My grandmother once explained to me exactly why she wanted socks for Christmas – she patiently explained that when a person ‘grows up’, they ALSO grow to appreciate PRACTICAL gifts! it was at that moment that I swore an oath to myself that, no matter what else might befall me, I would always attempt to avoid ‘maturity’ like the plague! My wife and my colleagues continue to assure me that (so far) I am still achieving that long-ago promised goal!

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    paranormal  over 6 years ago

    Just wrap a lot of empty boxes for Arlo to open.

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    serial232  over 6 years ago

    Except for mentioning the Savior, there is not much holy about the day. The Savior was born either late August or early September, although a few scholars would say late July or early August, but certainly not December. The time period was when Druids and other pagans worshiped their idols around the fall equinox. The Christmas tree, etc., was all part of their celebration. Its just like people worshiping easter and not the true passover and resurrection day. Thank the Roman Church for everything.

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    pchemcat  over 6 years ago

    I loved the Grinch, well, that is until he turned into a softie. Christmas is one of my least favorite times of the year. I spend my focus on playing and singing in choirs and concert bands to get me through the holiday. I really don’t like the whole consumerism thing, never did not even as a child. For those that do like it, I do wish them a Merry Christmas and hope their wishes come true.

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    Arianne  over 6 years ago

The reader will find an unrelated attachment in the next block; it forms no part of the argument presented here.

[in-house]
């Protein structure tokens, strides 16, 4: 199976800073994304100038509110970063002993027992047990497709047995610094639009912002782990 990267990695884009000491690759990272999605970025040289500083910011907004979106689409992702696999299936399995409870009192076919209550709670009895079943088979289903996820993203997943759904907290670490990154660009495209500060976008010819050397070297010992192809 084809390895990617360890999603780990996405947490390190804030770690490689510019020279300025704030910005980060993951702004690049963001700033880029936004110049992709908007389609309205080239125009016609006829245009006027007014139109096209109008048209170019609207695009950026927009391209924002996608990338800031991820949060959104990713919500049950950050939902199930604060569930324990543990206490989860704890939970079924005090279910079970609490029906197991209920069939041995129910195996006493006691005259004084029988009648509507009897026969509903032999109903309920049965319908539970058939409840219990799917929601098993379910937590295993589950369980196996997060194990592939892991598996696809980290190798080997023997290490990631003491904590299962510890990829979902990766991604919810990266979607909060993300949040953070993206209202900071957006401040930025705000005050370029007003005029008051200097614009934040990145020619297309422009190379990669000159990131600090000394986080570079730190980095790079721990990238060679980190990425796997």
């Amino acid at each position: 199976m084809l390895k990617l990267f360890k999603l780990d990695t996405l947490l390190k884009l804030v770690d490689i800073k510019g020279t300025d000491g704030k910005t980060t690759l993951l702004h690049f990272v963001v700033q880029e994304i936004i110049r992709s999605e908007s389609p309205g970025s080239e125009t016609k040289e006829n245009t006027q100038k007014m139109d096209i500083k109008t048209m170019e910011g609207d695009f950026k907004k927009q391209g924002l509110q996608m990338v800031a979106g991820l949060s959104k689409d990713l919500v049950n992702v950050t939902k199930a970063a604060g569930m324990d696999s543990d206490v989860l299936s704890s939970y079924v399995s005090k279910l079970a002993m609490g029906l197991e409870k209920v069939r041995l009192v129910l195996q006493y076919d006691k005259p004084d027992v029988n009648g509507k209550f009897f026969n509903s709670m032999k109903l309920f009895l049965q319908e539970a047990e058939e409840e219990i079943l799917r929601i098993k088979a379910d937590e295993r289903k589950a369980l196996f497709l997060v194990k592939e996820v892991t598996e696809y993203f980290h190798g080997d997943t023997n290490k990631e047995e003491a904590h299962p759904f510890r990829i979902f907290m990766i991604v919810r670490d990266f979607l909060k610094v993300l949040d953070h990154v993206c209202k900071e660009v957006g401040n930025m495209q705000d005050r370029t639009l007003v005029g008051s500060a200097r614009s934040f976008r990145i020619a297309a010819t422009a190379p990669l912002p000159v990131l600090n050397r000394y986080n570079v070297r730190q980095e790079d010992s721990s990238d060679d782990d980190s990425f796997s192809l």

If not us, who?

    If not now, when?


    (I’m still waiting for Santa to bring me Rock ’Em Sock ’Em Robots.)

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    1776july  over 6 years ago

    But you’re still talking about it….. If you gave it up …then give it up! Nobody Cares…

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    mafastore  over 6 years ago

    I learned early on in life that things one gets as gifts are disappointing. As a kid we got 8 "gifts"for Chanukah. From what I can remember most of them were 10 cent coloring, paper dolls, sticker books with one bigger gift – while the kids I went to school with who were Christian thought that was great as they only received one gift.

    I still don’t like getting gifts and after several decades of dating, engagement and marriage I finally convinced my husband NOT TO BUY ME ANYTHING! No birthday, anniversary, or Christmas/Chanukah gifts. There really is nothing I want and little I need. I am currently sneaking out of the house on the one day a month I go out alone assorted wedding gifts and personal items that have accumulated over the decades (in his mind, if you have it you keep it). Why would I want more crap. For about a couple of decades before it all went electronic I would buy my new work appointment book and give it to him to wrap as my gift. He likes getting stuff, but we don’t have money to spend and will absolutely not buy anything that has to be paid off (except house, RV and two of the cars we have had over the years) so he knows he has to be careful picking what he wants. This year he wanted equipment for his loom (his wood and leather shops are completely stocked with tools already) and that is what he bought himself to get as a gift – I will stick it in a bag and stick it under the tree Christmas Eve – and he will have to wait until January to use it as the living room where the tree is, is where he weaves and I have use of it until two weeks into January for Christmas decorations.

    We buy gifts for his nieces (age 8 and 15) which are tossed aside as soon as they are opened – as they each get 65 gifts for Christmas (an idea SIL has that she used to get – I know her as young teenager – she did not). I send my niece and nephew (in their mid 20s) each a check for the same thing we spend on his nieces – our only gifts bought.